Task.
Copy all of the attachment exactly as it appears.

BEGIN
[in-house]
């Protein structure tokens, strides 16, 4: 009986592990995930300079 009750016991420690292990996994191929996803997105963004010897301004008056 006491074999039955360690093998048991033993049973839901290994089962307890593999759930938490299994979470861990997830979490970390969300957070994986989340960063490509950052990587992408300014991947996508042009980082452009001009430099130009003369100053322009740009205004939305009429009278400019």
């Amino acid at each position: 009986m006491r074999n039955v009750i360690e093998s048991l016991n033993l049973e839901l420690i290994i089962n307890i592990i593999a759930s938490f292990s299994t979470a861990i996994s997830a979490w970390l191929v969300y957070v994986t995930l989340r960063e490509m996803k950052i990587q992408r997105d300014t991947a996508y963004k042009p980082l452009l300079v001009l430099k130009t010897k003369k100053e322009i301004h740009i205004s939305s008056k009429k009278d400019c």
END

[in-house]
């Protein structure tokens, strides 16, 4: 009986592990995930300079 009750016991420690292990996994191929996803997105963004010897301004008056 006491074999039955360690093998048991033993049973839901290994089962307890593999759930938490299994979470861990997830979490970390969300957070994986989340960063490509950052990587992408300014991947996508042009980082452009001009430099130009003369100053322009740009205004939305009429009278400019």
């Amino acid at each position: 009986m006491r074999n039955v009750i360690e093998s048991l016991n033993l049973e839901l420690i290994i089962n307890i592990i593999a759930s938490f292990s299994t979470a861990i996994s997830a979490w970390l191929v969300y957070v994986t995930l989340r960063e490509m996803k950052i990587q992408r997105d300014t991947a996508y963004k042009p980082l452009l300079v001009l430099k130009t010897k003369k100053e322009i301004h740009i205004s939305s008056k009429k009278d400019c």